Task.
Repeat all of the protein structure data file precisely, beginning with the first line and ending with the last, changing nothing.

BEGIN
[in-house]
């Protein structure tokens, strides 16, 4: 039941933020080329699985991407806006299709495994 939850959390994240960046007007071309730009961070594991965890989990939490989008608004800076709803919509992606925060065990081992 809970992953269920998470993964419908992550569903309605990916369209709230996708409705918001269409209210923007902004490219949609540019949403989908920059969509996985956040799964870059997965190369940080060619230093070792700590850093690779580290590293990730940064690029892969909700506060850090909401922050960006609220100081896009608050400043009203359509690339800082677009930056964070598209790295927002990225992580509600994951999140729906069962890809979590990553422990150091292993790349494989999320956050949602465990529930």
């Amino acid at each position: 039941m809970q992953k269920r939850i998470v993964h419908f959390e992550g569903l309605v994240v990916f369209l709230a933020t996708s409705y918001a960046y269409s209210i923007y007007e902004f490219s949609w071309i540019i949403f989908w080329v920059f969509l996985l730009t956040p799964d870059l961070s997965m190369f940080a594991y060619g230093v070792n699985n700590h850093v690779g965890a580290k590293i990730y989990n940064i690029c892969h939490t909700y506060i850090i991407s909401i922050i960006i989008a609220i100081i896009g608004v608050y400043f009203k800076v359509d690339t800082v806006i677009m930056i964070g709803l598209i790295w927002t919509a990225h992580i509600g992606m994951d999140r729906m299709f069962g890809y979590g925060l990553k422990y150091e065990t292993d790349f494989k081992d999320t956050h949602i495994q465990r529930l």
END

[in-house]
């Protein structure tokens, strides 16, 4: 039941933020080329699985991407806006299709495994 939850959390994240960046007007071309730009961070594991965890989990939490989008608004800076709803919509992606925060065990081992 809970992953269920998470993964419908992550569903309605990916369209709230996708409705918001269409209210923007902004490219949609540019949403989908920059969509996985956040799964870059997965190369940080060619230093070792700590850093690779580290590293990730940064690029892969909700506060850090909401922050960006609220100081896009608050400043009203359509690339800082677009930056964070598209790295927002990225992580509600994951999140729906069962890809979590990553422990150091292993790349494989999320956050949602465990529930």
């Amino acid at each position: 039941m809970q992953k269920r939850i998470v993964h419908f959390e992550g569903l309605v994240v990916f369209l709230a933020t996708s409705y918001a960046y269409s209210i923007y007007e902004f490219s949609w071309i540019i949403f989908w080329v920059f969509l996985l730009t956040p799964d870059l961070s997965m190369f940080a594991y060619g230093v070792n699985n700590h850093v690779g965890a580290k590293i990730y989990n940064i690029c892969h939490t909700y506060i850090i991407s909401i922050i960006i989008a609220i100081i896009g608004v608050y400043f009203k800076v359509d690339t800082v806006i677009m930056i964070g709803l598209i790295w927002t919509a990225h992580i509600g992606m994951d999140r729906m299709f069962g890809y979590g925060l990553k422990y150091e065990t292993d790349f494989k081992d999320t956050h949602i495994q465990r529930l």